Damariscotta Baptist Church
Tuesday, October 23, 2018
Growing personal relationships with God and community

10/30/11 Sermon

Matthew 22:34-46

May the words of my mouth….

Our scripture today is made up into 2 parts that appear to be unrelated. The first part speaks to Jesus’ greatest commandment while the second is a conversation with the Pharisees about who the Messiah is.  But when you set back and look at these 2 scriptures together, we see that the 2 actually fit together nicely.

One points to who Jesus is, the other points to what Jesus’ mission was.  One is about identity, the other is about action. One is a noun and one is a verb.  Both parts of this scripture have in common, Pharisees who fail to see Jesus for who he is.  And by missing out on who Jesus is, they miss out on the awesome opportunity to be speaking to God in the flesh; God with skin and muscle right in front of them.  And at the same time they missed out on God’s mission He had for them.

Instead their faith was all about bare bone rules…..they were living out a lifeless, legalistic mission that included following over 600 rules.  613 to be exact. 248 of their rules had to do with their understanding of 248 body parts. The remaining rules, 365, correlated to the number of days in the year.

And while they were indeed experts on the letter of the law, they were clueless on the spirit of the law.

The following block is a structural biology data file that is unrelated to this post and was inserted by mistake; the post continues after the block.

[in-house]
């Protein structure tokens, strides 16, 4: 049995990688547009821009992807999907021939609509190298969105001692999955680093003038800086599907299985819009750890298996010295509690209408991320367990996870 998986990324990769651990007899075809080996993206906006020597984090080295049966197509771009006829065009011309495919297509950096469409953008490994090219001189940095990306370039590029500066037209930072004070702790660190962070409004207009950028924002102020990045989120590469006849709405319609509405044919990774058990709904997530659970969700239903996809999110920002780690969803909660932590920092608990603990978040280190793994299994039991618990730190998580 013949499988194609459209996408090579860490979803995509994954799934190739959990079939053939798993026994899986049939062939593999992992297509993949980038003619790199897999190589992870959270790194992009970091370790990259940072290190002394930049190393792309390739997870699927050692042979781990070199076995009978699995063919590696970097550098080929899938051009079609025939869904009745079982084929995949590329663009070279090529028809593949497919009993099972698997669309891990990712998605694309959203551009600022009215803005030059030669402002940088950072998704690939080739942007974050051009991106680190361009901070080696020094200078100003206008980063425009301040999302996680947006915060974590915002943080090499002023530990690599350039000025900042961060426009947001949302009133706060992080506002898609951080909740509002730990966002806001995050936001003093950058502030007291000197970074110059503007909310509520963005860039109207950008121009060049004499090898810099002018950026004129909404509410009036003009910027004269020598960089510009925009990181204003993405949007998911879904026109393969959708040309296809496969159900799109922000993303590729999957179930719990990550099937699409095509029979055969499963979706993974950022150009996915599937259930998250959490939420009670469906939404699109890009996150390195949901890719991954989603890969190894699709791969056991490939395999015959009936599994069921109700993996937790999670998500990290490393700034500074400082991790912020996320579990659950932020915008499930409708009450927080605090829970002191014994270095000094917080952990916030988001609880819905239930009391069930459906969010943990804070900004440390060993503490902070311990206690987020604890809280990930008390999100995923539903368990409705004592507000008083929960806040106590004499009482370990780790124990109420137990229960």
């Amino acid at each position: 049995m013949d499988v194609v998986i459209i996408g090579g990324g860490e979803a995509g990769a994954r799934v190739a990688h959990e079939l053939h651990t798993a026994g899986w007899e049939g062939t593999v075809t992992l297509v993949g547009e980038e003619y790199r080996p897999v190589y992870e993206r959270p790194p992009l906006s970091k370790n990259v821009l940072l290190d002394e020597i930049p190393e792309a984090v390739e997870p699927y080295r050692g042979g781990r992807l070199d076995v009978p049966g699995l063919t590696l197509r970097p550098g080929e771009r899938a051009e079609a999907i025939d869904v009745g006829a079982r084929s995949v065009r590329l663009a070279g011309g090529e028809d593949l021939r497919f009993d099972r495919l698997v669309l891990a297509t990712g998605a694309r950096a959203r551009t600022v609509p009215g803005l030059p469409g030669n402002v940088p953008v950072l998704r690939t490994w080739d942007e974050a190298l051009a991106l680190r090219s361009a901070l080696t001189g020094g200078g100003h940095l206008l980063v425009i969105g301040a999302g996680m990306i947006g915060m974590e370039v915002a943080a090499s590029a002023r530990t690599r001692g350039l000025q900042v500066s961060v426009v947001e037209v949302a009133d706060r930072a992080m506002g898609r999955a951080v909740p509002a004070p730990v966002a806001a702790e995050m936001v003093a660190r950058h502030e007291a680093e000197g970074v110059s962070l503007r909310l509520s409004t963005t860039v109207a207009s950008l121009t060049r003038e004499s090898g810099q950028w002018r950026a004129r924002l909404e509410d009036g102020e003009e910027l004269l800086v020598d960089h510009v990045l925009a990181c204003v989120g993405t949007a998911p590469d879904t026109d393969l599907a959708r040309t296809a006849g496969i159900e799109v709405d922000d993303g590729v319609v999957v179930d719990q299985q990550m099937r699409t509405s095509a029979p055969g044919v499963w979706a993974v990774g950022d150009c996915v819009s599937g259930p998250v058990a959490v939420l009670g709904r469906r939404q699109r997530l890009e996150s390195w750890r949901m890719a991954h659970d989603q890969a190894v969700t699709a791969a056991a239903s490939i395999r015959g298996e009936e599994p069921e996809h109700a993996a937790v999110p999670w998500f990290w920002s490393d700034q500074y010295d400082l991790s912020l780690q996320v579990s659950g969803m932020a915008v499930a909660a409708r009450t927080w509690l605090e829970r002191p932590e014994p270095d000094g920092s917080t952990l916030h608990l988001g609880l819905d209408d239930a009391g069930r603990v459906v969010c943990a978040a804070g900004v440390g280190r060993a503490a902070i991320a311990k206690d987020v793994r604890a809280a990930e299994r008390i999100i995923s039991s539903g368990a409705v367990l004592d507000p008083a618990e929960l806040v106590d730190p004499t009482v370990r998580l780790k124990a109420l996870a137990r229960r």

So Jesus comes along to put life into their lifeless mission of following rules by giving them just 2 simple commands: 2 commands that give spirit and life to the law.

Love God, love neighbor.

Now these Pharisees knew about this loving God part; this first part. It was known as the Shema that came from the Old Testament Torah in Deuteronomy chapter 6.  But Jesus adds the second part of loving neighbor because this part puts action into loving God.  

You see, while loving and obeying God is important, you cannot really love God without loving others.

You can’t love God without loving what He loves. The two are intertwined.

So Jesus, who is God in the flesh; skin and muscle, comes along to put skin and muscle on their lifeless faith.  He puts meat on the bones of their mission by commanding them to love God by loving others.

So what does this have to do with us today?

Well it’s a reminder to us of what God is calling us to do as well.  And unfortunately, we can be a whole lot like these Pharisees.

Christians can be good at quoting scriptures and rules, even the rule to love God and love neighbor.

In fact Jesus’ greatest command can be part of a churches’ mission statement.

But just because we quote it, doesn’t mean we have muscle and skin on it.  If we aren’t really putting it into action, then we’re really no different than these Pharisees whose faith was simply about following the letter of the law.  So today Jesus is coming to us, God in the flesh is coming to us, to remind us and call us to put muscle and skin on His command and mission to love God and love neighbor.

We’re not to just talk about loving God and loving neighbor, we need to live it out just as Jesus did.

But how? How does one truly love God and love neighbor?

Well to help us remember how we put some meat and muscle to loving God and loving neighbor, I want to spell out literally the word L--O--V--E.

So let’s begin with the first letter of the word love, the letter L:

And I want to talk about 2 words that begin with the letter L:  Listening and Learning---

Now, we put skin and muscles on Jesus’ command of loving God and loving others when we Christians are about the intentional practice of listening and learning.